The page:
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High Notes: Mud run for substance abuse, Lion's run, fun for kids

High Notes: Mud run for substance abuse, Lion's run, fun for kids

Spotlighting the good being done in our communities


In Saratoga Springs, kids and adults participated in the 7th annual Tuff eNuff Obstacle Challenge mud run to benefit the Alcohol and Substance Abuse Prevention Council of Saratoga County. The challenge, which regularly draws about 550 participants and more than 1,000 spectators, features mud-covered terrain with hurdles to jump over, crawl under and tread through.” All proceeds of the event go toward the council’s efforts to educate and inform the community about substance abuse, including alcohol, tobacco and other drugs. The council also offers services to help diminish the adverse effects of substance abuse.

In Saratoga Springs, about 350 people participated in the Saratoga Lions Foundation’s 14th annual Memorial Day weekend duathlon, 5K race and team challenge at the Saratoga Casino and Raceway. The event helps support the club’s efforts to help people with sight and hearing conservation, to fight diabetes and to provide scholarships and community initiatives for kids and military veterans. When the bike-marathon race was first held on the grounds of Skidmore College, only about 50 people participated. Now the event has grown in leaps and bounds, annually raising around $30,000. It also provides serious triathletes with an early-season training opportunity, as well as provides a fun outdoor activity for families and local businesses.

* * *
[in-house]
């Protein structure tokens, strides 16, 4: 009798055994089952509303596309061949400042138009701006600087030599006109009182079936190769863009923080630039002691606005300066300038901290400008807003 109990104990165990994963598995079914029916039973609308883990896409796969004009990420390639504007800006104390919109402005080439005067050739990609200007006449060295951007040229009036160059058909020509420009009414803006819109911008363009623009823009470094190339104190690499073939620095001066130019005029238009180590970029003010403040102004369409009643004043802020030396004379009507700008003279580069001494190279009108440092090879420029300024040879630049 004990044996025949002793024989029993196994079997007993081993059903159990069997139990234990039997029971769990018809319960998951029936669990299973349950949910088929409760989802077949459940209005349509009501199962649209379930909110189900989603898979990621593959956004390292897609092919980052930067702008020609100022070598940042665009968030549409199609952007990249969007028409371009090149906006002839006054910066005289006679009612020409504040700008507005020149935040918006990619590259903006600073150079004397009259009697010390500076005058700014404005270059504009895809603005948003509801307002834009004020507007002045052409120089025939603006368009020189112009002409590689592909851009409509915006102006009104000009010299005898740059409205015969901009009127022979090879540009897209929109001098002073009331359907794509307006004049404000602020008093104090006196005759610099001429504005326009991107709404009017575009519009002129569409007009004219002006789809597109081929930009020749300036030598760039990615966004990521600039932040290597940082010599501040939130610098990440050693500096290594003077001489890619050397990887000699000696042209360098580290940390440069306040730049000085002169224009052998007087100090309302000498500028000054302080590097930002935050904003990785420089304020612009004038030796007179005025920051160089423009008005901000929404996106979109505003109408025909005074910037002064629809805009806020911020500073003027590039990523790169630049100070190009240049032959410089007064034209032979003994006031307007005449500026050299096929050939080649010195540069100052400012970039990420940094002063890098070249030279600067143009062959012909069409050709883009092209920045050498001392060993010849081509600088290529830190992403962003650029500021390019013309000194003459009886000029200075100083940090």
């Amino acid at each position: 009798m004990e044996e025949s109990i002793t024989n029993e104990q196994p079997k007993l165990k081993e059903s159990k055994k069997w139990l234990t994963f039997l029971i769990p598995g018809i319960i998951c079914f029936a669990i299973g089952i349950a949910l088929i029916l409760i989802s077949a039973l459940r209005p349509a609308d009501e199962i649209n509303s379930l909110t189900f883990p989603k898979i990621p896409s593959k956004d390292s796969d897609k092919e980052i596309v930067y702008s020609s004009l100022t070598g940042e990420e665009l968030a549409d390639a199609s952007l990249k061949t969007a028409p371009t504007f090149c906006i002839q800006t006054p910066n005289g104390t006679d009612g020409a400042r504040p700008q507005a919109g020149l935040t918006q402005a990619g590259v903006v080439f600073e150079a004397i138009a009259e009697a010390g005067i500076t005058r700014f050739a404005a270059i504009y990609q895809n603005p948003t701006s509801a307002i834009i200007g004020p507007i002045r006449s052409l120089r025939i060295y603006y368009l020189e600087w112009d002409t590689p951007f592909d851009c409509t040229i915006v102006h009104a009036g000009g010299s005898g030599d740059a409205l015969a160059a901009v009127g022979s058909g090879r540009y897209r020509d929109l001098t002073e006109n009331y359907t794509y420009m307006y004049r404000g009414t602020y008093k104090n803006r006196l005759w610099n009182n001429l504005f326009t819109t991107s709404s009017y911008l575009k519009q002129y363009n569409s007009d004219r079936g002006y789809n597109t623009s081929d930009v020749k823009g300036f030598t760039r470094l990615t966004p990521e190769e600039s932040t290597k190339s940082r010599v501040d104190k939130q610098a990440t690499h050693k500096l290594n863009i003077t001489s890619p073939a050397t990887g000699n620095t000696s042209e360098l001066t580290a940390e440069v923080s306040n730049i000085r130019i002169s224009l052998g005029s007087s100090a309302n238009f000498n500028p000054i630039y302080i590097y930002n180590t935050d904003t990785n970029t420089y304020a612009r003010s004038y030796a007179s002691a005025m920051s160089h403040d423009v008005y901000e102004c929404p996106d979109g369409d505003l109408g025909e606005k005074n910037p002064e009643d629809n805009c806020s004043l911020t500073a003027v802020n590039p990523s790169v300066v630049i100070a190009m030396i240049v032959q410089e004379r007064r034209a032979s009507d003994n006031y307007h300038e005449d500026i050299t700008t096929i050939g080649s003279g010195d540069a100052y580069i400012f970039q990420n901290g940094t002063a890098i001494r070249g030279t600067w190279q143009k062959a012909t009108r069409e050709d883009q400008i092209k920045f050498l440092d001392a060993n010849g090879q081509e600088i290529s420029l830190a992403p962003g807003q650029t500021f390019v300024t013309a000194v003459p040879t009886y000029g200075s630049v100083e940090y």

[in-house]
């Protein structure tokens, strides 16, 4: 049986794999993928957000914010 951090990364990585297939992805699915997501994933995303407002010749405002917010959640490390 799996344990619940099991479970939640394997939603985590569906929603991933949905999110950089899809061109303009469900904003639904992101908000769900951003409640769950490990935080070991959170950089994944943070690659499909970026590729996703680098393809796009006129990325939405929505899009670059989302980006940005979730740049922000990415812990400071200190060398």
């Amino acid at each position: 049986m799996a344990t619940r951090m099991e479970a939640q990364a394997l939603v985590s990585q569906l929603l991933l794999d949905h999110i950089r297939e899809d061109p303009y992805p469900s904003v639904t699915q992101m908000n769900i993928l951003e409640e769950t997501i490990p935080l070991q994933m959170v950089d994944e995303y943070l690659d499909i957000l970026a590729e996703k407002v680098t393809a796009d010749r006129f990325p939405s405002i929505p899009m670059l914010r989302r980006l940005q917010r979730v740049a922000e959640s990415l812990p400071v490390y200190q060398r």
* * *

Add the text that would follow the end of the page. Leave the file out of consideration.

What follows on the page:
In Schenectady, volunteers from Union College, the Social Enterprise And Training Center, Junior ROTC, Proctors, CREATE Community Studios and individual residents, along with contributions from 18 companies and 23 individuals, brought art and fun activities for children and their families as part of the Kids Arts Festival. In addition, free entertainment highlighted local talent, ranging from the Puppet People, Mopco Improv Theater and Dance Me Elite Performers to Mike Purcell and the Oneida Middle School Jazz Band. More than 100 volunteers either helped set up or take down the event or worked with kids on 50 activities that included creating collages, sculpting clay, writing poetry, drawing and painting, learning Chinese calligraphy, and weaving and spinning wool. The Schenectady County Sheriff’s Department provided 98 Safe Child IDs and the city fire department provided fire safety lessons. The event, held in the area of Jay and Franklin Streets and outside Schenectady City Hall, was hosted by the ElectriCity Arts District, a nonprofit arm of Proctors.

High Notes is a feature of The Gazette Opinion section that appears every Monday to spotlight the good being done in our communities by individuals, organizations and businesses. Reader submissions to High Notes are welcome. Send suggestions to Editorial Page Editor Mark Mahoney at [email protected]
 

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